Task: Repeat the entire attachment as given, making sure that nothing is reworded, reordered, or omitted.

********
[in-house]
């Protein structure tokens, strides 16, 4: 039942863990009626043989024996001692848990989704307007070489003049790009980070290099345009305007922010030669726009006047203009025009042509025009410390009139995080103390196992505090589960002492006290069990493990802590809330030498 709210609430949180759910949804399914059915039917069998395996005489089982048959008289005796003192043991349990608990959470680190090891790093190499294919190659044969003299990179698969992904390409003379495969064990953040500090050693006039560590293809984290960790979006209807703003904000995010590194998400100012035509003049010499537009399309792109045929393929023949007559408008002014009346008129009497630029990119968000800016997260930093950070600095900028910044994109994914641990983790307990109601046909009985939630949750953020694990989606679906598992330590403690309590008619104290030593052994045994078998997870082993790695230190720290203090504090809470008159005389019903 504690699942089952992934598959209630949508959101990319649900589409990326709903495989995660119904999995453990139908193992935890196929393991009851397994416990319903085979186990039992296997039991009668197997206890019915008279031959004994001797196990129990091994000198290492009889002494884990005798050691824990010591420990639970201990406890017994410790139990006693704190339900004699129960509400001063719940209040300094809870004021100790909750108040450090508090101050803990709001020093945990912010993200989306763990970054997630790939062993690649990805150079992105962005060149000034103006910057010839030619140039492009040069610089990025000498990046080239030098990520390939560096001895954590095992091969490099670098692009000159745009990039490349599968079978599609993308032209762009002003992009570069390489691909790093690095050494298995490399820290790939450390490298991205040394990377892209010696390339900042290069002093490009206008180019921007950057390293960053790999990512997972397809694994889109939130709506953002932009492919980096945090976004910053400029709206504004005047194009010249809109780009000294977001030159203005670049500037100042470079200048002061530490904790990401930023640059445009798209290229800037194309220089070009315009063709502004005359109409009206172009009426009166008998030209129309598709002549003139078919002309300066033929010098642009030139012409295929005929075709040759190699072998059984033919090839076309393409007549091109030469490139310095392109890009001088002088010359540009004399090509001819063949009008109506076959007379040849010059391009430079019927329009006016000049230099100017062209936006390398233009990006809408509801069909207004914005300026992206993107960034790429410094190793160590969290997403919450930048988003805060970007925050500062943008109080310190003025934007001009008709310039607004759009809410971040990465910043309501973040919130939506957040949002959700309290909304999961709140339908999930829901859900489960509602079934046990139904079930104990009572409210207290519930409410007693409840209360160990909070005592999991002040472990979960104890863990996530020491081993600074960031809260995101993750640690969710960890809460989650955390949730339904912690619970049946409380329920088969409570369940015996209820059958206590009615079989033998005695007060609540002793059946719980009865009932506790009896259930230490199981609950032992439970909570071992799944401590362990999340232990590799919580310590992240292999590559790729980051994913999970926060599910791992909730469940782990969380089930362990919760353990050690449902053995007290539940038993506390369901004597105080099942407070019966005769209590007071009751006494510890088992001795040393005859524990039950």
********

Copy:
[in-house]
């Protein structure tokens, strides 16, 4: 039942863990009626043989024996001692848990989704307007070489003049790009980070290099345009305007922010030669726009006047203009025009042509025009410390009139995080103390196992505090589960002492006290069990493990802590809330030498 709210609430949180759910949804399914059915039917069998395996005489089982048959008289005796003192043991349990608990959470680190090891790093190499294919190659044969003299990179698969992904390409003379495969064990953040500090050693006039560590293809984290960790979006209807703003904000995010590194998400100012035509003049010499537009399309792109045929393929023949007559408008002014009346008129009497630029990119968000800016997260930093950070600095900028910044994109994914641990983790307990109601046909009985939630949750953020694990989606679906598992330590403690309590008619104290030593052994045994078998997870082993790695230190720290203090504090809470008159005389019903 504690699942089952992934598959209630949508959101990319649900589409990326709903495989995660119904999995453990139908193992935890196929393991009851397994416990319903085979186990039992296997039991009668197997206890019915008279031959004994001797196990129990091994000198290492009889002494884990005798050691824990010591420990639970201990406890017994410790139990006693704190339900004699129960509400001063719940209040300094809870004021100790909750108040450090508090101050803990709001020093945990912010993200989306763990970054997630790939062993690649990805150079992105962005060149000034103006910057010839030619140039492009040069610089990025000498990046080239030098990520390939560096001895954590095992091969490099670098692009000159745009990039490349599968079978599609993308032209762009002003992009570069390489691909790093690095050494298995490399820290790939450390490298991205040394990377892209010696390339900042290069002093490009206008180019921007950057390293960053790999990512997972397809694994889109939130709506953002932009492919980096945090976004910053400029709206504004005047194009010249809109780009000294977001030159203005670049500037100042470079200048002061530490904790990401930023640059445009798209290229800037194309220089070009315009063709502004005359109409009206172009009426009166008998030209129309598709002549003139078919002309300066033929010098642009030139012409295929005929075709040759190699072998059984033919090839076309393409007549091109030469490139310095392109890009001088002088010359540009004399090509001819063949009008109506076959007379040849010059391009430079019927329009006016000049230099100017062209936006390398233009990006809408509801069909207004914005300026992206993107960034790429410094190793160590969290997403919450930048988003805060970007925050500062943008109080310190003025934007001009008709310039607004759009809410971040990465910043309501973040919130939506957040949002959700309290909304999961709140339908999930829901859900489960509602079934046990139904079930104990009572409210207290519930409410007693409840209360160990909070005592999991002040472990979960104890863990996530020491081993600074960031809260995101993750640690969710960890809460989650955390949730339904912690619970049946409380329920088969409570369940015996209820059958206590009615079989033998005695007060609540002793059946719980009865009932506790009896259930230490199981609950032992439970909570071992799944401590362990999340232990590799919580310590992240292999590559790729980051994913999970926060599910791992909730469940782990969380089930362990919760353990050690449902053995007290539940038993506390369901004597105080099942407070019966005769209590007071009751006494510890088992001795040393005859524990039950």